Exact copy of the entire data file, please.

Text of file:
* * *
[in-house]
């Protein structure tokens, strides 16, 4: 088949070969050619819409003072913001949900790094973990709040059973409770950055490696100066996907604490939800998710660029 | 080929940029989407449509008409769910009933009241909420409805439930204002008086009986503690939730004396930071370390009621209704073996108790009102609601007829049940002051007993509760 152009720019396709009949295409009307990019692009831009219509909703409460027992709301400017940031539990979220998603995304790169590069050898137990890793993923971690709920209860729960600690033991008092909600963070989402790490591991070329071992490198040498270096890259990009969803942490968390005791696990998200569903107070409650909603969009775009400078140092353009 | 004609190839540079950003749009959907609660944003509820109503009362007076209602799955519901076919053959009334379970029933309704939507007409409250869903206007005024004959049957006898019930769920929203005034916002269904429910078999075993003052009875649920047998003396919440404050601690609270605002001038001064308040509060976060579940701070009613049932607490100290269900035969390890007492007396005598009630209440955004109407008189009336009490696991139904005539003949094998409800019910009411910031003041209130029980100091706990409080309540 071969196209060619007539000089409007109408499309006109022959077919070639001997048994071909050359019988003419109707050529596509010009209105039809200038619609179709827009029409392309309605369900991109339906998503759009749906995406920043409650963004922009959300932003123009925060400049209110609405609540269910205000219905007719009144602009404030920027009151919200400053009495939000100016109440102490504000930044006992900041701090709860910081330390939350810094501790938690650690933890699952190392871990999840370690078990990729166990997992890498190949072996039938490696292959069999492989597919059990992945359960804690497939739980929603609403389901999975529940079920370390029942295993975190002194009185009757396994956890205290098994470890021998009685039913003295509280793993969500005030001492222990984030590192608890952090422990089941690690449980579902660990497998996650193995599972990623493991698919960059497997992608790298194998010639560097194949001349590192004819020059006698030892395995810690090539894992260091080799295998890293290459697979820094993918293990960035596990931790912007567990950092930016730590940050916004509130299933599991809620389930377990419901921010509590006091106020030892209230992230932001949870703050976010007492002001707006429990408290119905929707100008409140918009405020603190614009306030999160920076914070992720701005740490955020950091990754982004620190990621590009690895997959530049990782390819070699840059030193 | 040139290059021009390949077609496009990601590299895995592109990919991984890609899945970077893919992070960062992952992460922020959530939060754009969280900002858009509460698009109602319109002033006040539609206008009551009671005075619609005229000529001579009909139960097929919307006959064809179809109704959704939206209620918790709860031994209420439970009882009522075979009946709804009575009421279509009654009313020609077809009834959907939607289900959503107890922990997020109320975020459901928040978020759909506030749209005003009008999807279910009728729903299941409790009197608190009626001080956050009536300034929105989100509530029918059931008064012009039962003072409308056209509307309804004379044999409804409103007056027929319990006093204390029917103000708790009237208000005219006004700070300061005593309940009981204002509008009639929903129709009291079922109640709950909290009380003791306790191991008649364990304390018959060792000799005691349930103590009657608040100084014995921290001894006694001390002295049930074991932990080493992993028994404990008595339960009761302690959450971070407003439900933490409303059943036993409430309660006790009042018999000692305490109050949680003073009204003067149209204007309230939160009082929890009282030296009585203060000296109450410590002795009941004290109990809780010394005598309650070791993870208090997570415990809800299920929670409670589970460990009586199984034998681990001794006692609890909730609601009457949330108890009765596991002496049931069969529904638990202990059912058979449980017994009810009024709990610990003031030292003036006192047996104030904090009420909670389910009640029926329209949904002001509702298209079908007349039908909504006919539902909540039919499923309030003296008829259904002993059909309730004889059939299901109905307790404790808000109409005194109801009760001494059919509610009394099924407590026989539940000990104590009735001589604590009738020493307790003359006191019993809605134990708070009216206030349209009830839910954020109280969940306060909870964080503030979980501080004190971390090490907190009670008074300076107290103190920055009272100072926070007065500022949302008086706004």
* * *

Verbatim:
[in-house]
């Protein structure tokens, strides 16, 4: 088949070969050619819409003072913001949900790094973990709040059973409770950055490696100066996907604490939800998710660029 | 080929940029989407449509008409769910009933009241909420409805439930204002008086009986503690939730004396930071370390009621209704073996108790009102609601007829049940002051007993509760 152009720019396709009949295409009307990019692009831009219509909703409460027992709301400017940031539990979220998603995304790169590069050898137990890793993923971690709920209860729960600690033991008092909600963070989402790490591991070329071992490198040498270096890259990009969803942490968390005791696990998200569903107070409650909603969009775009400078140092353009 | 004609190839540079950003749009959907609660944003509820109503009362007076209602799955519901076919053959009334379970029933309704939507007409409250869903206007005024004959049957006898019930769920929203005034916002269904429910078999075993003052009875649920047998003396919440404050601690609270605002001038001064308040509060976060579940701070009613049932607490100290269900035969390890007492007396005598009630209440955004109407008189009336009490696991139904005539003949094998409800019910009411910031003041209130029980100091706990409080309540 071969196209060619007539000089409007109408499309006109022959077919070639001997048994071909050359019988003419109707050529596509010009209105039809200038619609179709827009029409392309309605369900991109339906998503759009749906995406920043409650963004922009959300932003123009925060400049209110609405609540269910205000219905007719009144602009404030920027009151919200400053009495939000100016109440102490504000930044006992900041701090709860910081330390939350810094501790938690650690933890699952190392871990999840370690078990990729166990997992890498190949072996039938490696292959069999492989597919059990992945359960804690497939739980929603609403389901999975529940079920370390029942295993975190002194009185009757396994956890205290098994470890021998009685039913003295509280793993969500005030001492222990984030590192608890952090422990089941690690449980579902660990497998996650193995599972990623493991698919960059497997992608790298194998010639560097194949001349590192004819020059006698030892395995810690090539894992260091080799295998890293290459697979820094993918293990960035596990931790912007567990950092930016730590940050916004509130299933599991809620389930377990419901921010509590006091106020030892209230992230932001949870703050976010007492002001707006429990408290119905929707100008409140918009405020603190614009306030999160920076914070992720701005740490955020950091990754982004620190990621590009690895997959530049990782390819070699840059030193 | 040139290059021009390949077609496009990601590299895995592109990919991984890609899945970077893919992070960062992952992460922020959530939060754009969280900002858009509460698009109602319109002033006040539609206008009551009671005075619609005229000529001579009909139960097929919307006959064809179809109704959704939206209620918790709860031994209420439970009882009522075979009946709804009575009421279509009654009313020609077809009834959907939607289900959503107890922990997020109320975020459901928040978020759909506030749209005003009008999807279910009728729903299941409790009197608190009626001080956050009536300034929105989100509530029918059931008064012009039962003072409308056209509307309804004379044999409804409103007056027929319990006093204390029917103000708790009237208000005219006004700070300061005593309940009981204002509008009639929903129709009291079922109640709950909290009380003791306790191991008649364990304390018959060792000799005691349930103590009657608040100084014995921290001894006694001390002295049930074991932990080493992993028994404990008595339960009761302690959450971070407003439900933490409303059943036993409430309660006790009042018999000692305490109050949680003073009204003067149209204007309230939160009082929890009282030296009585203060000296109450410590002795009941004290109990809780010394005598309650070791993870208090997570415990809800299920929670409670589970460990009586199984034998681990001794006692609890909730609601009457949330108890009765596991002496049931069969529904638990202990059912058979449980017994009810009024709990610990003031030292003036006192047996104030904090009420909670389910009640029926329209949904002001509702298209079908007349039908909504006919539902909540039919499923309030003296008829259904002993059909309730004889059939299901109905307790404790808000109409005194109801009760001494059919509610009394099924407590026989539940000990104590009735001589604590009738020493307790003359006191019993809605134990708070009216206030349209009830839910954020109280969940306060909870964080503030979980501080004190971390090490907190009670008074300076107290103190920055009272100072926070007065500022949302008086706004």